Cancer Research UK begins new trial for advanced cancer drug


Cancer Research UK has initiated a clinical trial of LY3143921 hydrate at four clinical sites in the country to treat patients with advanced solid tumours.

Originally discovered by Eli Lilly Company, LY3143921 hydrate is being developed as an inhibitor of Cdc7 protein.

Cancers with a fault in their p53 gene such as metastatic bowel, squamous non-small-cell lung and high-grade serous ovarian cancers are expected to be sensitive to Cdc7 inhibition.

Launched through Centre for Drug Development, the trial will include two parts where the drug candidate will be orally administered once a day for 21 days in 12 cycles.

Cancer Research UK-funded clinical researcher and chief investigator professor Richard Wilson said: “It’s very early days, but this trial will help us to understand whether this drug could help cancer patients and whether it has the potential to stop the growth of many different cancer types, particularly those with loss of p53 function.”

"It’s very early days, but this trial will help us to understand whether this drug could help cancer patients and whether it has the potential to stop the growth of many different cancer types, particularly those with loss of p53 function."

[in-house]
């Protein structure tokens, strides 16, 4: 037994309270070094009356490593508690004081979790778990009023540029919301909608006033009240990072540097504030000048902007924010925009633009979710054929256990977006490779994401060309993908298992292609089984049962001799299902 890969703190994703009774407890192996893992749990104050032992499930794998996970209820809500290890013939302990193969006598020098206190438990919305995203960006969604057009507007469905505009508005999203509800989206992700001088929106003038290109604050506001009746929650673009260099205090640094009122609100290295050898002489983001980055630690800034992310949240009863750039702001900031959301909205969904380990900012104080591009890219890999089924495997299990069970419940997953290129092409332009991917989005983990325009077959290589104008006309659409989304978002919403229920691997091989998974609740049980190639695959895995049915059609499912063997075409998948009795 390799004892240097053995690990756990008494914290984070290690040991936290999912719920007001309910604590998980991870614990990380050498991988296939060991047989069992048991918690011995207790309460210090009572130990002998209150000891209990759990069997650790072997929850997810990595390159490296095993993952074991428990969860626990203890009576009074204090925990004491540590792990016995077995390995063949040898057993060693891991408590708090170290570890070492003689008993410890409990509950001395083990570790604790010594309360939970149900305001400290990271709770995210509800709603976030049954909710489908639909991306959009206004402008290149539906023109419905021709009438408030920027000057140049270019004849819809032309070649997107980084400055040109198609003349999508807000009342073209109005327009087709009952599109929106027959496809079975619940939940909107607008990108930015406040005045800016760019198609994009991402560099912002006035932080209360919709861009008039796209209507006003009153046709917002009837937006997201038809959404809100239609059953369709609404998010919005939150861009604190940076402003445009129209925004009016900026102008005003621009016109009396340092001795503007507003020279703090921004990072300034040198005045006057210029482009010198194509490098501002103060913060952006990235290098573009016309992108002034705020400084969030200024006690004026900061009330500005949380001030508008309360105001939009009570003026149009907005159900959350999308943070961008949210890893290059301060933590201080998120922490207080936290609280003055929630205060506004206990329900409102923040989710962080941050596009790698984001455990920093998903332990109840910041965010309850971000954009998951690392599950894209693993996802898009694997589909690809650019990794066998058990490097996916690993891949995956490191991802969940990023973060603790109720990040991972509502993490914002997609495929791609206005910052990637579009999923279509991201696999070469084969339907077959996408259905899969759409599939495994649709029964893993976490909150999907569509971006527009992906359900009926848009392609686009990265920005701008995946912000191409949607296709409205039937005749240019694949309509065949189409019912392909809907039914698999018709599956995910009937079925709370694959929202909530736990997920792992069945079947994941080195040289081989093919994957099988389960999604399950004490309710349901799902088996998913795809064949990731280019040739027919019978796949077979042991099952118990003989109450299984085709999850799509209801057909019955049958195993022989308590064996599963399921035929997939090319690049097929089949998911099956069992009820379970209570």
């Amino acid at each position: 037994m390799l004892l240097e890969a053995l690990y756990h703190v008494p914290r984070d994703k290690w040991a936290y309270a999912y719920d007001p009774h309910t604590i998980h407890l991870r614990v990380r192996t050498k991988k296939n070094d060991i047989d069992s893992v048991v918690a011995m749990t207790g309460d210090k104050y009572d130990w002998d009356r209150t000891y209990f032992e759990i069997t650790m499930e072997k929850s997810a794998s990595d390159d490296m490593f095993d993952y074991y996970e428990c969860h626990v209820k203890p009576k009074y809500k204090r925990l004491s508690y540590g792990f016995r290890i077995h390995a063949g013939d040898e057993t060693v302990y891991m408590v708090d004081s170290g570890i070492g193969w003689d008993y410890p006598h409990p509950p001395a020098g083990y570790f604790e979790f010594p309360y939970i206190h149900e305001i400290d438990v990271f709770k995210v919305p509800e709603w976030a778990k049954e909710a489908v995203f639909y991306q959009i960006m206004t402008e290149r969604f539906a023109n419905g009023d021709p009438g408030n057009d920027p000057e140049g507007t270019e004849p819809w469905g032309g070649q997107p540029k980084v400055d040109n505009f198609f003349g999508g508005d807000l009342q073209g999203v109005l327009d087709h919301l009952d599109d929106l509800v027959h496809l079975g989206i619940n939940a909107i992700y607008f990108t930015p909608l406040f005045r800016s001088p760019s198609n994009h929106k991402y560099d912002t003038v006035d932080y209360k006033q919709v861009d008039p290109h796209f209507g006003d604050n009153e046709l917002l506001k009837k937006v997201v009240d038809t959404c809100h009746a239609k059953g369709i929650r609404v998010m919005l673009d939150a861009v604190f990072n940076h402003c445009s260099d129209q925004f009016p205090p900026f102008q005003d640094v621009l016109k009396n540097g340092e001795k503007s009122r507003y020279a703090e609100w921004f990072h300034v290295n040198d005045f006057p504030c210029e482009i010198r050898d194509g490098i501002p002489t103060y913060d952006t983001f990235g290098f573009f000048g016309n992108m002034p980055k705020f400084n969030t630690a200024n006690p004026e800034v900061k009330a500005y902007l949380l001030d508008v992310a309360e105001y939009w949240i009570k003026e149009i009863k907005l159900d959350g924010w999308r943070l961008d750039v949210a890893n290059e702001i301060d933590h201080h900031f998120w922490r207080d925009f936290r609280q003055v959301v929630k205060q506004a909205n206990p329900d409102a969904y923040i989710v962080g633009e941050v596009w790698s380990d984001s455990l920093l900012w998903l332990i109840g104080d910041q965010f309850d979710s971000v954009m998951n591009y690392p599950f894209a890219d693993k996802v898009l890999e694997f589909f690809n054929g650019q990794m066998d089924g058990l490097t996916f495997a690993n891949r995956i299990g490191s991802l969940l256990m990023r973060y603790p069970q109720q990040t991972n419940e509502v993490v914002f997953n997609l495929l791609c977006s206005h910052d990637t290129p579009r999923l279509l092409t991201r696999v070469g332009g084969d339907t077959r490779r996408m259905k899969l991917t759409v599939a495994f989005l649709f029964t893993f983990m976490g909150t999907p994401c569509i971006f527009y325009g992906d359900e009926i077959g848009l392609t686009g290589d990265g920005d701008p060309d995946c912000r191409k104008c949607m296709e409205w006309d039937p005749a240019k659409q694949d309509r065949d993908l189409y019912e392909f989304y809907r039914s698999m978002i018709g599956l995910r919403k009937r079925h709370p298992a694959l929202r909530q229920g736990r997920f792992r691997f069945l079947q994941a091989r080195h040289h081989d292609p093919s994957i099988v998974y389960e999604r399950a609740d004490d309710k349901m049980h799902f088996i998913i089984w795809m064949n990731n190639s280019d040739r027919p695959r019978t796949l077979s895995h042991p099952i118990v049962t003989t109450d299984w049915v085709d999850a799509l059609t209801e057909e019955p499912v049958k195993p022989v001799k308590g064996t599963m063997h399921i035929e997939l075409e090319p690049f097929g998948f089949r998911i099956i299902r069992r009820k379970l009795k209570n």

The trial is designed to evaluate safety and tolerability, as well as determine the recommended dose for patients with advanced bowel, lung, ovarian, urothelial, pancreatic, breast, head and neck, and oesophagal cancers.

In the first part of the trial, subjects will be given increasing doses of LY3143921 hydrate to establish the safest dose that best targets the cancer cells.

A larger patient group in the second part will receive the highest tolerated dose to assess its effect on the cancer cells.

Other tumours with reported high levels of p53 loss or mutation such as squamous carcinoma of the oesophagus, urothelial cancer, squamous carcinoma of the head and neck, triple negative breast cancer and pancreatic cancer will also be evaluated in this trial.


Image: New trial tests advanced solid tumour drug. Photo: courtesy of Cancer Research UK.